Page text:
When I was twenty-nine and pregnant with our second child, I sat in the doctor's office late in my pregnancy making all the plans for my hospital visit.
The nurse had a long list of questions for me to answer, from who my pediatrician would be to whether or not our little baby boy would be circumcised. I was hugely preggers and sitting in those oh-so-comfy molded plastic doctor's office chairs was killing my wide rear; it took a few seconds for her last question to sink in.
"And did you want to schedule a ligation?"
What? Did I hear her right? I thought.
"You mean getting my tubes tied?" I asked.
"Yes," she answered. "Since this one's a boy and you already have a daughter..."
Her voice trailed off as she saw my face.
"No," I answered, my voice firm. "No ligation." My temper (surprise!) flared, and I pointed to the space that read Religious Affiliation, thumping my finger on my own handwriting which read Roman Catholic.
"No," I said once again, "And I think you should read your files more carefully before you ask that question of another patient."
That was six years ago; I've since had one more child, the Guinness Book of World Records Temper Tantrum Record Holder, little Tom. He's now three and a half, and I am finally - after years of diapers and onsies and Exersaucers and sticky-icky baby food - holding my departure ticket from Babytown.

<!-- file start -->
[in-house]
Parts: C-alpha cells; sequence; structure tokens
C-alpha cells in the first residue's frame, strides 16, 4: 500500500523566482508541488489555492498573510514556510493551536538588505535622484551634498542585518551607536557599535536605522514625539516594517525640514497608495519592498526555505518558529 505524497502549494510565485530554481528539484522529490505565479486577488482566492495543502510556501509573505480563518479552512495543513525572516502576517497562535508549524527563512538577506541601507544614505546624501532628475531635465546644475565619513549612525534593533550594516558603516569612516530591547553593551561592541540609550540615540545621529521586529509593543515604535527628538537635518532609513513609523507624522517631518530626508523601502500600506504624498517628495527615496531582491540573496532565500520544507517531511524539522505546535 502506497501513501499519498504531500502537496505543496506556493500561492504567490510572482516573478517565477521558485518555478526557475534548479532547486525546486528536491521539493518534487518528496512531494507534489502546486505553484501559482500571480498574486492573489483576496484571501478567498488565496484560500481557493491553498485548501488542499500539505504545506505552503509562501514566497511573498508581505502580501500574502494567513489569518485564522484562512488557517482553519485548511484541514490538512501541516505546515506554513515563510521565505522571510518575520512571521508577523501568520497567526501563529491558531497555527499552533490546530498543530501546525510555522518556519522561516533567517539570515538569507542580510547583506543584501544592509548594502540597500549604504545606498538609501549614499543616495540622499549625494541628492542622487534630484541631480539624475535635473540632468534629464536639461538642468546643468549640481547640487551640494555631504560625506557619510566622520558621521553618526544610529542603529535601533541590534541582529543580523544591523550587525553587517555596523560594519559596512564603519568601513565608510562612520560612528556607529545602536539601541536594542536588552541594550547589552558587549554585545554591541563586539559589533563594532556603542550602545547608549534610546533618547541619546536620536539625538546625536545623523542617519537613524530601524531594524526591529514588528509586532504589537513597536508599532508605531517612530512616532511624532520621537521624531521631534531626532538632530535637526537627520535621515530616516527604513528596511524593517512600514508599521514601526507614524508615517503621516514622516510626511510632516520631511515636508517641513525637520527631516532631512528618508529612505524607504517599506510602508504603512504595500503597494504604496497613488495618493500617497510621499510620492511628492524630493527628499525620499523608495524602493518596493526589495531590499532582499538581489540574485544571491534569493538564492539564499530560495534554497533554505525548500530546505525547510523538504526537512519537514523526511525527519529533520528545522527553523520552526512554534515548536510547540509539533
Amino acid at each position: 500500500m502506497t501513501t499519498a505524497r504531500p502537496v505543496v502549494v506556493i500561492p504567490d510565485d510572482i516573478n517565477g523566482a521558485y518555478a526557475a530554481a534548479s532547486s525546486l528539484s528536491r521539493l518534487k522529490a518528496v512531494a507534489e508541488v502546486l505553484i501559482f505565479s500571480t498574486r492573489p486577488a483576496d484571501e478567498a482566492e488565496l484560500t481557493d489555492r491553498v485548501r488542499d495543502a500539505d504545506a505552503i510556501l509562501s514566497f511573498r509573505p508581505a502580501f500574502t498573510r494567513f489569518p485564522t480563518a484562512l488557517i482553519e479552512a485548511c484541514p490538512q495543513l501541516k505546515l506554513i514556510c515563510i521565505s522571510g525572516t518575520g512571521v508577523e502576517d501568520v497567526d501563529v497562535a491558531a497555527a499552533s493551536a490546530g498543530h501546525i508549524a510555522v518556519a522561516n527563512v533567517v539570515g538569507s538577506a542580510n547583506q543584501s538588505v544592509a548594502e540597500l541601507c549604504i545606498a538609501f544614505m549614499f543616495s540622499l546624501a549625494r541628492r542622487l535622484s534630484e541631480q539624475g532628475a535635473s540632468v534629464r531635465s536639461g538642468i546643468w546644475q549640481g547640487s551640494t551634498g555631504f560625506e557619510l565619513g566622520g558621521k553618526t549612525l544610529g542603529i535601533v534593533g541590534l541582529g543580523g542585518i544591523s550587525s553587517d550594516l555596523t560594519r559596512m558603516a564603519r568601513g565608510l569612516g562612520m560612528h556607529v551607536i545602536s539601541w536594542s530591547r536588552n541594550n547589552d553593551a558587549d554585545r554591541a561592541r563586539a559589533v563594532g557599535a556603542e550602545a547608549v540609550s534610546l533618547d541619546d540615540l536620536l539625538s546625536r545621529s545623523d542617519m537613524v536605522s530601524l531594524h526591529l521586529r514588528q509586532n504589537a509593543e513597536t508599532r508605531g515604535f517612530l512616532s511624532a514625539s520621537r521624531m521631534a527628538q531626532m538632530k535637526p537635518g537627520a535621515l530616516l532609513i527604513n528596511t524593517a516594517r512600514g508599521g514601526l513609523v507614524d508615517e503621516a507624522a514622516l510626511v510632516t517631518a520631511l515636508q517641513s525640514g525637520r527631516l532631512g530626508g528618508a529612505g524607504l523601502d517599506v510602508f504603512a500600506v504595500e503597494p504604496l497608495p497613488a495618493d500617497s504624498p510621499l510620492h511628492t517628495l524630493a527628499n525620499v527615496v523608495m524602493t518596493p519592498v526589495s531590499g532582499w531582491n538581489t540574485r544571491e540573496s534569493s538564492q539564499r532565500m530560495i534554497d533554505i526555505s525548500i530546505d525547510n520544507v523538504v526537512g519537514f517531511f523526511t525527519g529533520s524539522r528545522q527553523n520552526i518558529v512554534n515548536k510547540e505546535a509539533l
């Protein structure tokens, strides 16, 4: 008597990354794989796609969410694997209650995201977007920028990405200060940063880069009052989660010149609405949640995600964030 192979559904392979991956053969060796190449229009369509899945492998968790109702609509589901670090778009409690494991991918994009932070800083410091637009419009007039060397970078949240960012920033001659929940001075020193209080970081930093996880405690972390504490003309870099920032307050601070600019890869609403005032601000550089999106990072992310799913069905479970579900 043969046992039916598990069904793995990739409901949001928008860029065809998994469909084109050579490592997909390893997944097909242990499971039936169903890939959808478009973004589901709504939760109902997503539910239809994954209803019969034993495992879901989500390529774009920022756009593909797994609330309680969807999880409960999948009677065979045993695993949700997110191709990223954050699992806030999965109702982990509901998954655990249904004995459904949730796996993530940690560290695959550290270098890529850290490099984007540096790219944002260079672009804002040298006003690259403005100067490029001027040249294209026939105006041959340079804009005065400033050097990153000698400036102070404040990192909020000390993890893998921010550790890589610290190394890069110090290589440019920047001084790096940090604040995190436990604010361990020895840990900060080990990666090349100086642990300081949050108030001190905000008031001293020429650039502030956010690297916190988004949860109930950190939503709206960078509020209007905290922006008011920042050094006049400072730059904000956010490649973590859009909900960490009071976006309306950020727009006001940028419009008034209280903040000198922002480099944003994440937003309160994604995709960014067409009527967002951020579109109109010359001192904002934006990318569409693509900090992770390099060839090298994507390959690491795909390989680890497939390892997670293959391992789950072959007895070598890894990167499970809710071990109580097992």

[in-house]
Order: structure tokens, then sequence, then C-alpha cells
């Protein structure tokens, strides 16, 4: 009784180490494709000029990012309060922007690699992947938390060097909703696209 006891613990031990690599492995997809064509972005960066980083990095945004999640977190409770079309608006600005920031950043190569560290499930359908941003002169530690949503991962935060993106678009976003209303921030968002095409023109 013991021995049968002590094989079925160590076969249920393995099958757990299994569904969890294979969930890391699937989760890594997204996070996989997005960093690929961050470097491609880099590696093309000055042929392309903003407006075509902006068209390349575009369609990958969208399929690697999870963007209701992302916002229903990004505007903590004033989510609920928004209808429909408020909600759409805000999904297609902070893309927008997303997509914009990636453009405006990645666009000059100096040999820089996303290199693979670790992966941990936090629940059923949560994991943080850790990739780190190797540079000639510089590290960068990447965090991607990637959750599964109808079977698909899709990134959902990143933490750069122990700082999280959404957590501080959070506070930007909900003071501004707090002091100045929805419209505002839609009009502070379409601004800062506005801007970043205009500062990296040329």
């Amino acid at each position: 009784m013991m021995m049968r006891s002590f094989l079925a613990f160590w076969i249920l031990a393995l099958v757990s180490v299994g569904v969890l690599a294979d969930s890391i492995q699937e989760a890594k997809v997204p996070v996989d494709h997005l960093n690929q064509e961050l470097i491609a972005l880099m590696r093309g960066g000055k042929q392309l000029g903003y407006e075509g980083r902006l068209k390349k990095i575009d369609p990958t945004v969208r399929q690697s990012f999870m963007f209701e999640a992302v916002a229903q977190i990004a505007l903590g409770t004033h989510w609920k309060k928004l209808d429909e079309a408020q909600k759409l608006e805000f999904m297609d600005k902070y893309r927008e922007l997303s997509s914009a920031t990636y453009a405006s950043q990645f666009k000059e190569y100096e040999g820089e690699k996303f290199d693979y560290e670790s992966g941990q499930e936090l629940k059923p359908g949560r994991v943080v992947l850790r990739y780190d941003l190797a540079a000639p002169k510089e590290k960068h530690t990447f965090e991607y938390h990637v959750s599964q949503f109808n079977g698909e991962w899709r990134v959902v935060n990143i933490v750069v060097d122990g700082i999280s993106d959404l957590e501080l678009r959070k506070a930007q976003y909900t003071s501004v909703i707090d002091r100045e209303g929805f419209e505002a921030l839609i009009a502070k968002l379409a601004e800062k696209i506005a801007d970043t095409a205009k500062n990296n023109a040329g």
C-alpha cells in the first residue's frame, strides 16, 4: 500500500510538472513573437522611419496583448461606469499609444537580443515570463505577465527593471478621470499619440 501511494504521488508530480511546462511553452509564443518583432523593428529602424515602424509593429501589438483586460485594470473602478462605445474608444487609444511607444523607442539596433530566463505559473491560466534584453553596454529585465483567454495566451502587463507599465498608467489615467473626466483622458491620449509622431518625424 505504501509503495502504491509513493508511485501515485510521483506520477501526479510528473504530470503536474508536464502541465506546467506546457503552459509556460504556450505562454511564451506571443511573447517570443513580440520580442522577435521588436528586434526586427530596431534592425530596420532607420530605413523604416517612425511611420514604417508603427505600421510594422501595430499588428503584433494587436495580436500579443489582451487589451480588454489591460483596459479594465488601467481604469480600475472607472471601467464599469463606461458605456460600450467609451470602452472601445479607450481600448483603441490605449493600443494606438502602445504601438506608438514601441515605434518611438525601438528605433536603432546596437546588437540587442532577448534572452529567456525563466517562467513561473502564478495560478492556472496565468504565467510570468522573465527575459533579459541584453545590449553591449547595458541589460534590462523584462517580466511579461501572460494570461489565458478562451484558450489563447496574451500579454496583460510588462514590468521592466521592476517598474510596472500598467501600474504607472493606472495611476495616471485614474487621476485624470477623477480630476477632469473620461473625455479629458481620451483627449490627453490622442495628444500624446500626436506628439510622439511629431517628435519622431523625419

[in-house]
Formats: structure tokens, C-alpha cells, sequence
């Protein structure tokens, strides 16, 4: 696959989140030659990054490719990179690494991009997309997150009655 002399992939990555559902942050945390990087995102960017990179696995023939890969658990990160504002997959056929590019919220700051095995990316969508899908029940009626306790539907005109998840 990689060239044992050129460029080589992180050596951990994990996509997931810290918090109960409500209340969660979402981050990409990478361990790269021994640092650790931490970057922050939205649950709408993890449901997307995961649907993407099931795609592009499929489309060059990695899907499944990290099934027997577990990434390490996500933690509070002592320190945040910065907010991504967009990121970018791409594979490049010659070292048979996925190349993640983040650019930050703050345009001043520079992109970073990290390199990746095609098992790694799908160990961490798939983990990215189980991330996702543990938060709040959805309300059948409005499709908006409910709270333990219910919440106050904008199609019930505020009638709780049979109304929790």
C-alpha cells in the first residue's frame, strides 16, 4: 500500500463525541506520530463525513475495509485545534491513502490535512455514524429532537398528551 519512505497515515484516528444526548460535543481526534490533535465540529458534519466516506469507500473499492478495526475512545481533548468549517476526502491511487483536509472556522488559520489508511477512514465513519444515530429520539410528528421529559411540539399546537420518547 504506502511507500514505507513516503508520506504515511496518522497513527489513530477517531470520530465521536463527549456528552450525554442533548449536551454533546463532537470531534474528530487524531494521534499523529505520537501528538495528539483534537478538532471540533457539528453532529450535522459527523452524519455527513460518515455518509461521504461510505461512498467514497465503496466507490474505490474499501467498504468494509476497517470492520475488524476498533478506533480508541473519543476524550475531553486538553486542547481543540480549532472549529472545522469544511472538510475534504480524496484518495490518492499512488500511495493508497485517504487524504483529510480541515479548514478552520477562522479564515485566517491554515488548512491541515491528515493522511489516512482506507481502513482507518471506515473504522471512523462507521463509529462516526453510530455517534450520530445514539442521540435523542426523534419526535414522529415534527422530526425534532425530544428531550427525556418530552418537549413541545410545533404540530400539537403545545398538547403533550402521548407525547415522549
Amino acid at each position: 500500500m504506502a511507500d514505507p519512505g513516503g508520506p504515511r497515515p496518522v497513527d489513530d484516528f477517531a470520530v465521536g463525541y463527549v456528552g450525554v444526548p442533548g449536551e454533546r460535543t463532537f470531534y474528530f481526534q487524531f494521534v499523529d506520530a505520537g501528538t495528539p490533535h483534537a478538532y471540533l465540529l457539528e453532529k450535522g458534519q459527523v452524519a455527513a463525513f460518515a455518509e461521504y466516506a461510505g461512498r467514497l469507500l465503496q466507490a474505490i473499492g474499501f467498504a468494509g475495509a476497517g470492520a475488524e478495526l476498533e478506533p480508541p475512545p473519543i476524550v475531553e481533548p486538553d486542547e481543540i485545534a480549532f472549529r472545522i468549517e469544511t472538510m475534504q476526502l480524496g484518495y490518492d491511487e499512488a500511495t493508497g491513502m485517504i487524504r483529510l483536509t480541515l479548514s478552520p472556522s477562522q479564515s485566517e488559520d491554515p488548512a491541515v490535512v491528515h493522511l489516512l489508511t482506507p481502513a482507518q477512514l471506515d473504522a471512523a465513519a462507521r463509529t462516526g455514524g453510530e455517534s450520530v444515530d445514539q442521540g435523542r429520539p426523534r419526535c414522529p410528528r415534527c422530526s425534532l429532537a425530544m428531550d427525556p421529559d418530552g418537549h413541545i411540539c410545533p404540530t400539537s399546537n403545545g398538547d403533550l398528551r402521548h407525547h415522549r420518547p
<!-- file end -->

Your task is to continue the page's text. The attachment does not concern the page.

But it's still not punched; I don't know if I'm ready to leave.
There are times when I am dead certain, those days when the calendar is almost screaming with the strain of all the events I've penciled in for a mere twenty four hours. Days when the oldest two are bickering in that I'm-not-touching-you kind of way that drives me slap ass crazy.* Moments when Tom still throws a colossal meltdown (NEW! Now with FULL verbal retorts!) in public, leaving me no other choice than to tote him out the door on my shoulder like a sack of potatoes, hollering for Becky and Huck to hurry up, it's TIME to GO.
There are all the usual arguments: time, space, money, my ever-advancing age (peeps, don't tell anyone but I'm going to be thirty six this fall), my desire to sleep in chunks of time greater than two hours, and my aversion to gaining and losing fifty pounds yet again.
They are rational and logical and sensible, these voices of reason.
But then I go to church and see some of our friends, people just like us who have four or five or six or even ten (I know - ten; she's one funny and down-to-earth mama, too), and I watch their families. They are all amazing, all happy and loved and just plain fun.
And I wonder.
I have that oh-so-fun appointment next week with my fave ob-gyn; I know she's going to ask me some questions about whether we're done or not and I have no earthly idea what I'm going to tell her.
Yes? Maybe? No?
I am still Catholic enough to not feel comfortable with anything permanent like a ligation but beyond that certainty, I have no answers except all the standard ones listed above.
No answers, peeps, just more questions for my soul to ponder.
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*I know of no better term for that particular mental state.